The many misconceptions about teaching is that the career field is easy. I have written about the 9 Reasons Education is Confusing but right I want to tackle a topic that is close to home, “teacher burnout”. Inside the walls of a school, there are decisions being made that rattle the adults more than the kids and it makes completing your tasks each day extremely difficult. If you ever wondered why teachers throw in the towel to an easily assumed career, this blog discusses the 4 reasons teachers face “burn out”.
Each academic year is started off with a big meeting, “Convocation” in most places where teachers get a pep talk and inspirational thank you’s for their commitment to the school district and profession. Some teachers are engaged in the long, drawn out meeting, some steal away to the restroom midway through the keynote speaker’s address because the formality of convocation is boring, and new teachers take it all in as an exciting experience.
Convocation is the first of many meetings to come. At your school all of these committees and teams are formed, in conjunction with content area meetings, district level professional learning and training, staff meetings, grade level meetings and school-wide professional learning; teachers begin to ask when will they have time to work on content that they were hired to teach. Meetings and micromanagement does not work for teachers that want autonomy of their classroom.
Lack of Support
When problems begin to arise in the school, teachers think back to all of the meetings that have been held about procedures. There are protocols put in place that tells you how to handle situations. But when you see that disturbances are handled on a case by case basis and situational depending on the involved parties, there is a breakdown in how teachers feel supported. When teachers feel that they are not being supported based on what they have been told, more and more teachers walk away from the profession.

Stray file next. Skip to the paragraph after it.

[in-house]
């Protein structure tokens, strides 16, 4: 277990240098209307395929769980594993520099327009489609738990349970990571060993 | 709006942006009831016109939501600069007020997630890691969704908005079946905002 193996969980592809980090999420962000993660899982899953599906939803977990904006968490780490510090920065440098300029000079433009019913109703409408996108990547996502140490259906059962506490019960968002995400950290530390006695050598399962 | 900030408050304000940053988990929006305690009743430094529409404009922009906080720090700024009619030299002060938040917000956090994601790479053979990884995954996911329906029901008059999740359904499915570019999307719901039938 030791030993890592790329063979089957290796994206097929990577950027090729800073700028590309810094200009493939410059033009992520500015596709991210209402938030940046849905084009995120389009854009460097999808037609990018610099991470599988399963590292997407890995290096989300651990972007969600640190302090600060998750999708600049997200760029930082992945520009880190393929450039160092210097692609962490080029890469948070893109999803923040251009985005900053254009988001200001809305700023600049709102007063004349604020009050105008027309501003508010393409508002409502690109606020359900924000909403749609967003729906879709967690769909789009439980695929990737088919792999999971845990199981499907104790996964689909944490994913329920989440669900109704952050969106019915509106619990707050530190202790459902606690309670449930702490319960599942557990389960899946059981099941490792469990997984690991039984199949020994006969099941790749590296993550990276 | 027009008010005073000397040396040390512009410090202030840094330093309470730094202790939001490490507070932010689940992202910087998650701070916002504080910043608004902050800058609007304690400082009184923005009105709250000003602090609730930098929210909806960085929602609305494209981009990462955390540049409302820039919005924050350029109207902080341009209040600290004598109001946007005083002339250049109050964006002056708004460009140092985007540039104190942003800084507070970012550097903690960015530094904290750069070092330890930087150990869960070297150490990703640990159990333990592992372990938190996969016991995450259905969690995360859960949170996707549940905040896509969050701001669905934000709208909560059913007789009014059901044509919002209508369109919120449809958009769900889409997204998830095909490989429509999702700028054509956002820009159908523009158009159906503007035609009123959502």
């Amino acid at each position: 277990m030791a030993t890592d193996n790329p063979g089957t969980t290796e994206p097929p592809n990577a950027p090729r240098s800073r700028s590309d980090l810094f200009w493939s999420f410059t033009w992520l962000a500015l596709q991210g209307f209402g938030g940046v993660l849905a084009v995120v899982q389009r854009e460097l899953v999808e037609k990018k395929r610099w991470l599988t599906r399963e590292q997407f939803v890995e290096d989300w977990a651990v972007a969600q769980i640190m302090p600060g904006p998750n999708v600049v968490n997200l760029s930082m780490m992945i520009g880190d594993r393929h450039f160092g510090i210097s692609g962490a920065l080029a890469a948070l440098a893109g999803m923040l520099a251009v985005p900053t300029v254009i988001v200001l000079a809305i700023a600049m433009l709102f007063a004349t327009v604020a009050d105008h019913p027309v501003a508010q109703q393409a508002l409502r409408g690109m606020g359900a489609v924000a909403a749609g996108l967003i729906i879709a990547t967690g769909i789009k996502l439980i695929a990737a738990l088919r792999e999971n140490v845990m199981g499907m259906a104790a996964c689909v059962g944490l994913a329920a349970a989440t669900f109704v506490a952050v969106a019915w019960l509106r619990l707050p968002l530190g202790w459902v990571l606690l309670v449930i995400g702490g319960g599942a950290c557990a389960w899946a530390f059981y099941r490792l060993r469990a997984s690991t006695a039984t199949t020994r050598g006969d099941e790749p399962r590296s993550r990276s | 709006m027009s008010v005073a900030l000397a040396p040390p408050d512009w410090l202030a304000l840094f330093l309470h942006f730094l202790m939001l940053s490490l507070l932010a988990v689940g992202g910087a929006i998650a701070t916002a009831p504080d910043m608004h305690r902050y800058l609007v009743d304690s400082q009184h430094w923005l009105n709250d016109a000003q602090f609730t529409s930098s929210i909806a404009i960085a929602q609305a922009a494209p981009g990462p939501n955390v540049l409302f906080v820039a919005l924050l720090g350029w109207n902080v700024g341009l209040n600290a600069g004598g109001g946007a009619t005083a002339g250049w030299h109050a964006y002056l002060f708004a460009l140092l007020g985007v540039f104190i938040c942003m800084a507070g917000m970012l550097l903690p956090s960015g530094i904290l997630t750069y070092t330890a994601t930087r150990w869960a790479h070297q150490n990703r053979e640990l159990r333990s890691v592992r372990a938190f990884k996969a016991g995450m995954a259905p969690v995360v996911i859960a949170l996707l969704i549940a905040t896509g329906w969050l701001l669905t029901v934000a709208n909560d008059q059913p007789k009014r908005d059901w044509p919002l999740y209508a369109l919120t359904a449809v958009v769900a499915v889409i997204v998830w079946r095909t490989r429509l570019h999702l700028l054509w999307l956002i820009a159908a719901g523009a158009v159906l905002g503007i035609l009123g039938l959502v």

Paperwork/Documentation: Teachers and Students
The amount of paperwork that teachers are introduced to makes you wonder what exactly have you signed on to do. The universal screeners, individual education plans, behavior intervention plans, red tabs, discipline trackers, and parent contact logs must be in place to make sure students are receiving the right services required of teachers. But if teachers are negligent in their duties, they are tracked by means of code of ethics violations and personnel files that are kept at the school level, that then can be turned over to the local board of education for termination issues. It is a bit cumbersome to progress monitor behavior issues in a classroom where multiple behavior issues exist, and teachers are drowning in lesson plans and parental contact. One false statement or wrong signature can cause you your livelihood.
Staying in the same place for too long can be detrimental to one’s mindset and causes lack of motivation to stay in the profession. Change is good for anyone, and in this generation of students, the complexities that they face in life are far more different than what educators ever imagined. In at-risk, poverty stricken, low-socioeconomic status populations; homelessness, abuse, death, and previous retention of students consume work environments. Sometimes students have experienced so much, they come to school as a formality just waiting to turn 16 and dropout.
As an educator this is heartbreaking, and witnessing so much tragedy, and seeing the generations of students diminish in talent and respect, you find yourself wanting to do something new. Teachers may not be able to control the environment, but they leave it behind in pursuit of something better.
Ironically, a lot of teachers are taking their skills and transferring them to different fields such as writing books and other entrepreneurial endeavors. I myself am working on my third book on the ways to survive teaching your first year as a newbie. I love what I do, but I’m feeling the burn.